HANDLING FAMILIES WITH SERVICE NEEDS (FWSN) CASES
- “Child” - for purposes of family with service needs matters and proceedings, “child” means a person who is at least seven years of age and is under eighteen years of age;
- “Family with service needs” - means a family that includes a child who is at least seven years of age and is under eighteen years of age who
(A) has without just cause run away from the parental home or other properly authorized and lawful place of abode,
(B) is beyond the control of the child’s or youth’s parent, parents, guardian or other custodian,
(C) has engaged in indecent or immoral conduct,
(D) is a truant or habitual truant or who, while in school, has been continuously and overtly defiant of school rules and regulations, or
(E) is thirteen years of age or older and has engaged in sexual intercourse with another person and such other person is thirteen years of age or older and not more than two years older or younger than such child or youth;
Duties of the police when dealing with a child of family with service needs:
- Any police officer who receives a report from the parent or guardian of a child that such child is a member of a family with service needs shall:
1. promptly attempt to locate the child.
2. If the officer locates such child, or any child he believes has run away from his parent or guardian’s home without permission, or any nondelinquent juvenile runaway from another state, he shall report the location of the child to the parent or guardian, and may respond in one of the following ways:
a. transport the child to the home of the child’s parent or guardian or any other person;
b. refer the child to the superior court for juvenile matters in the district where the child is located;
c. hold the child in protective custody for a maximum period of twelve hours until the officer can determine a more suitable disposition of the matter, provided
the child is not held in any locked room or cell and
d. the officer may release the child at any time without taking further action; or
e. transport or refer a child to any public or private agency serving children, with or without the agreement of the child.
- If a child is transported or referred to an agency pursuant to this section, such agency may provide services to the child unless or until the child’s parent or guardian at any time refuses to agree to those services. Such agency shall be immune from any liability, civil or criminal, which might otherwise be incurred or imposed; provided such services are provided in good faith and in a nonnegligent manner.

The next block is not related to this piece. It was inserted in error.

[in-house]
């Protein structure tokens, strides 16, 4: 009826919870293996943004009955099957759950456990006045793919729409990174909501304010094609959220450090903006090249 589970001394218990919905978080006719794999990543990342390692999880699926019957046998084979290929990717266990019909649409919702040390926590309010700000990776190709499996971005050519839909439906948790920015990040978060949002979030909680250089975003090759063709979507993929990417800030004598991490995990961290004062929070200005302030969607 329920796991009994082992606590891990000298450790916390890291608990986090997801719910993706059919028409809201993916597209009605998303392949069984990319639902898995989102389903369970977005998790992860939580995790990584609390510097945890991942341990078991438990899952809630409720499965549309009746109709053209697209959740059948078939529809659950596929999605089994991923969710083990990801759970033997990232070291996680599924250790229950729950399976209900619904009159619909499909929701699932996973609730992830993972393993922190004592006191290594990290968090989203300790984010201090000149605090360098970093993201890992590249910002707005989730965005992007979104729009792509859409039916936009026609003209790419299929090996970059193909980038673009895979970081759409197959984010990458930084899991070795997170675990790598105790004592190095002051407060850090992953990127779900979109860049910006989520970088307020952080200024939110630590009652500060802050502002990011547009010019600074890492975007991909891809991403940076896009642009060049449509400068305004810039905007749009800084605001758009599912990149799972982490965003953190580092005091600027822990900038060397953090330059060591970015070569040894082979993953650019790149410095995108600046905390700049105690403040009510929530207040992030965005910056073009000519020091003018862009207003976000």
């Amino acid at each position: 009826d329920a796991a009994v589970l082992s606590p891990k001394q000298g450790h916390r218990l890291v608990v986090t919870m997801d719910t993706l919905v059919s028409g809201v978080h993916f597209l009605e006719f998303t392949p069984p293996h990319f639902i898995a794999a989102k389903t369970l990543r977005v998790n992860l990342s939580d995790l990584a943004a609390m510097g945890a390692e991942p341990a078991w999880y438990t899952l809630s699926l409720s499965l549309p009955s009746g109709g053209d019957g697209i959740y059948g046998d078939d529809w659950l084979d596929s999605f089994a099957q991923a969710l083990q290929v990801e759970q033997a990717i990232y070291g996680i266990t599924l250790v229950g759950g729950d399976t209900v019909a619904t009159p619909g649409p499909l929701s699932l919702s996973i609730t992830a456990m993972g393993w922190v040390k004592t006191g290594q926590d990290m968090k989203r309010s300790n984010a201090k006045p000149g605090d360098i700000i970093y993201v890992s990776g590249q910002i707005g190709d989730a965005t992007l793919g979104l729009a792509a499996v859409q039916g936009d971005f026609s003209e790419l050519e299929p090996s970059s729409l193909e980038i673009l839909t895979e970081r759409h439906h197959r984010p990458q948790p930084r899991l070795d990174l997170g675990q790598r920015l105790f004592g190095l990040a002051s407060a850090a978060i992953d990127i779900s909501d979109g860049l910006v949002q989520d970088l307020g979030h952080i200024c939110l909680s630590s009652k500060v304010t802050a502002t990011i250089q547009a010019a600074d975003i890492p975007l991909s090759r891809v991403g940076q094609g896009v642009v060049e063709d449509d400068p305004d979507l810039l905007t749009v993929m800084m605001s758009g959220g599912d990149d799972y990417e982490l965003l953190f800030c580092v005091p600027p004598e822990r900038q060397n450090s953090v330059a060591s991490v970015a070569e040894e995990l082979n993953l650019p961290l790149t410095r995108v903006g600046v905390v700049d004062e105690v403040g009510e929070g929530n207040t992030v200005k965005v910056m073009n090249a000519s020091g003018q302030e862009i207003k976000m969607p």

- Any police officer acting in accordance with the provisions of this section shall be deemed to be acting in the course of his official duties.
- When referring a child for a FWSN offense to the juvenile court, a form JD-JM-120, Complaint, Non-School Family With Service Needs, Rev. 4-12 should be used.
- Police DO NOT refer for truancy or defiance of school rules. Those referrals must come from the school administration.
If a police officer becomes aware of a truancy situation, the officer should notify the parent and the school and document such notice. If the truancy persists without the school or parent taking appropriate action, written notification should be sent to the parent and the school and DCF should be notified.
- Police are also required, upon receipt of a report of a missing child under the age of eighteen to:
a. immediately accept such report for filing,
b. inform all on-duty police officers of the existence of the missing child or youth report and
c. communicate the report to other appropriate law enforcement agencies.
- A police officer should not attempt to forcibly remove a child from a location unless the officer determines that the environment where the child is located is unsafe or potentially injurious to the health, welfare or morals of the child.
- The charge of custodial interference (CGS §53a-98) only applies in the following situations:
a. Being a relative of a child who is less than sixteen years old and intending to hold such child permanently or for a protracted period and knowing that he has no legal right to do so, he takes or entices such child from his lawful custodian;
b. knowing that he has no legal right to do so, he takes or entices from lawful custody any incompetent person or any person entrusted by authority of law to the custody of another person or institution; or
c. knowing that he has no legal right to do so, he holds, keeps or otherwise refuses to return a child who is less than sixteen years old to such child’s lawful custodian after a request by such custodian for the return of such child.
- It is now a class A misdemeanor for any parent, guardian or person having custody or control, or providing supervision, of any child under the age of twelve years who knowingly fails to report the disappearance of such child to an appropriate law enforcement agency. For the purposes of this law, “disappearance of such child” means that the parent, guardian or person does not know the location of the child and has not had contact with the child for a twenty-four-hour period.
- A runaway child from another state may be placed in a staff secure facility if a judge of the Connecticut Superior Court signs a form JD-JM-193, Interstate Compact For Juveniles Take Into Custody Application and Order, Non-Delinquent Runaway, New 4-12. The locations of those facilities are on the JD-JM-193 form.